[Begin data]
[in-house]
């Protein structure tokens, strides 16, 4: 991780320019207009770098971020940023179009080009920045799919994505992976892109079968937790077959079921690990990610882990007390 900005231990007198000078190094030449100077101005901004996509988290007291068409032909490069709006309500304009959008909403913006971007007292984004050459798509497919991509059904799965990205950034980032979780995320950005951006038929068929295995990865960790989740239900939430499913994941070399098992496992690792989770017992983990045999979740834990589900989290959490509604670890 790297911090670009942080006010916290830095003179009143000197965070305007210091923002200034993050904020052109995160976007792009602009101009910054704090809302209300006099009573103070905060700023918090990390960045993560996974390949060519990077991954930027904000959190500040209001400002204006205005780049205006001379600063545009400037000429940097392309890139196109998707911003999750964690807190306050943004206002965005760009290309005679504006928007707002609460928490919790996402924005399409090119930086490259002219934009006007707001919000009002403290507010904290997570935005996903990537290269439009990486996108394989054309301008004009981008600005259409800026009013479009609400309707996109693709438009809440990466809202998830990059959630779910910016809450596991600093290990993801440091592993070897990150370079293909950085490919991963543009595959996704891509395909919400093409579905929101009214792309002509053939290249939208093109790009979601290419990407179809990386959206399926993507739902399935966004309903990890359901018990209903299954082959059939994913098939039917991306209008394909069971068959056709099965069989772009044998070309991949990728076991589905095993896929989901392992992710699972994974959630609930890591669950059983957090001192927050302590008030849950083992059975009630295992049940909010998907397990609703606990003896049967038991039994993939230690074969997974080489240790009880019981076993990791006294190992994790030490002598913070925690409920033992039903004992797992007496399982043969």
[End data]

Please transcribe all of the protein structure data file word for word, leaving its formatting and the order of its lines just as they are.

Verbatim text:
[in-house]
């Protein structure tokens, strides 16, 4: 991780320019207009770098971020940023179009080009920045799919994505992976892109079968937790077959079921690990990610882990007390 900005231990007198000078190094030449100077101005901004996509988290007291068409032909490069709006309500304009959008909403913006971007007292984004050459798509497919991509059904799965990205950034980032979780995320950005951006038929068929295995990865960790989740239900939430499913994941070399098992496992690792989770017992983990045999979740834990589900989290959490509604670890 790297911090670009942080006010916290830095003179009143000197965070305007210091923002200034993050904020052109995160976007792009602009101009910054704090809302209300006099009573103070905060700023918090990390960045993560996974390949060519990077991954930027904000959190500040209001400002204006205005780049205006001379600063545009400037000429940097392309890139196109998707911003999750964690807190306050943004206002965005760009290309005679504006928007707002609460928490919790996402924005399409090119930086490259002219934009006007707001919000009002403290507010904290997570935005996903990537290269439009990486996108394989054309301008004009981008600005259409800026009013479009609400309707996109693709438009809440990466809202998830990059959630779910910016809450596991600093290990993801440091592993070897990150370079293909950085490919991963543009595959996704891509395909919400093409579905929101009214792309002509053939290249939208093109790009979601290419990407179809990386959206399926993507739902399935966004309903990890359901018990209903299954082959059939994913098939039917991306209008394909069971068959056709099965069989772009044998070309991949990728076991589905095993896929989901392992992710699972994974959630609930890591669950059983957090001192927050302590008030849950083992059975009630295992049940909010998907397990609703606990003896049967038991039994993939230690074969997974080489240790009880019981076993990791006294190992994790030490002598913070925690409920033992039903004992797992007496399982043969």